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Colin Kaepernick is Being Blackballed and Richard Sherman is Right To Speak Out

Consider this my NFL magnum opus

It’s 4am. I’m in a Holiday Inn Express in Mobile. I fell asleep after watching Big Brother and woke up at 2:30. I couldn’t fall back asleep, so I did what anyone with sense would do and pulled out my phone to get on Twitter.

After seeing Uncle Ruckus Whitlock post some dumb plantation rhetoric about Kaepernick, I closed twitter out and decided I would open up Facebook. Mistake #2.

(By the way, shout out to Benjamin Albright for not putting up with that BS and calling him out. My respect for that dude grows everyday: someone who is principally conservative but not afraid to call people out on racist and socioeconomic disadvantages)

Anyway, I came across an article about Richard Sherman commenting on the Colin Kaepernick situation and it affirmed a few things for me:

  1. This situation is way deeper than white people want to believe
  2. Most NFL franchises are full of cowards in the front office
  3. The NFLPA and most NFL players are doing a disservice to themselves by not speaking out

Now it doesn’t surprise me that the Seahawks have been the ones who have been expressing their displeasure with Kaepernick’s treatment. You can say what you want, but they were the first ones to bring Kaep in for a workout this offseason and only passed on him because they didn’t believe it was fair for him to take on a backup role when he is talented enough to start. You can dig into that how you want to, but an organization that has been as openly liberal/progressive as the Seattle Seahawks get a benefit of the doubt.

I’ve reiterated before about how not every NFL franchise is racist simply because they don’t want Kaep.

Teams like Atlanta, Carolina, Tampa Bay, Philadelphia, Green Bay, etc. either have an entrenched starter, have committed to a starter, or started with a solid backup to the point where it doesn’t make any sense other than making a statement to bring Kaepernick in. However, teams like Baltimore, Miami, Arizona, Jets, Rams, etc., have no excuse as to why they haven’t brought him. They’re hiding behind the “we need to check with sponsors” bit which is a thinly veiled way of saying “because we’re scared we might piss off middle class white America”.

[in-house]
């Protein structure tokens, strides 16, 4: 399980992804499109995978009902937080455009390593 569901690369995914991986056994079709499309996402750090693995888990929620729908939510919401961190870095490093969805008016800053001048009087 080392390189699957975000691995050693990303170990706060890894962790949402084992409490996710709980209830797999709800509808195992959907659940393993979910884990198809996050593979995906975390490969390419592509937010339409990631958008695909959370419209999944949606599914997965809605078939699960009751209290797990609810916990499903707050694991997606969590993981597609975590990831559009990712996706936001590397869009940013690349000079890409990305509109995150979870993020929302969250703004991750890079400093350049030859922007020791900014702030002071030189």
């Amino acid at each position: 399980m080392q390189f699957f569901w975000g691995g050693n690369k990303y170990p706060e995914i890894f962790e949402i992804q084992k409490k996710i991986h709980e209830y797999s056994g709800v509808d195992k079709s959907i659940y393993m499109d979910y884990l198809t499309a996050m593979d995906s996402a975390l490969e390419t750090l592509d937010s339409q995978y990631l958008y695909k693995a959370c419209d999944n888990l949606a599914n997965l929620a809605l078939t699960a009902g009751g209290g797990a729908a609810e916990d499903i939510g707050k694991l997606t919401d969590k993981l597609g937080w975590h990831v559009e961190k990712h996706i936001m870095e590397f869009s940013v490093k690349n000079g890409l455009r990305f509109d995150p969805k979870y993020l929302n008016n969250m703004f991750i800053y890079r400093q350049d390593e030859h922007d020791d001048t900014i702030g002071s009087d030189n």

“For you to say you have to check with sponsors and fans because this guy took a knee and made a statement? Now if you told me this guy threw eight pick-sixes last year and played like a bum, had no talent, that’s one thing. But Ryan Fitzpatrick, Ryan Mallett or whoever is playing for the Jets right now – whoever is starting for the Jets is terrible – have jobs. You’re telling me fans would rather you lose and put a worse player out there because a guy took a stand? That’s where it’s so troublesome to me.”

What is it about?” Sherman said. “It’s not about football or color. It’s about, ‘Boy, stay in your place.’ He played in Chip (Kelly)’s system last year and went 16-4 (TD-to-INT ratio) on a bad team. He played well because he’s a good football player. He may not be the best, but he’s better than a lot of these dudes starting.” – USA TODAY (8.2.2017)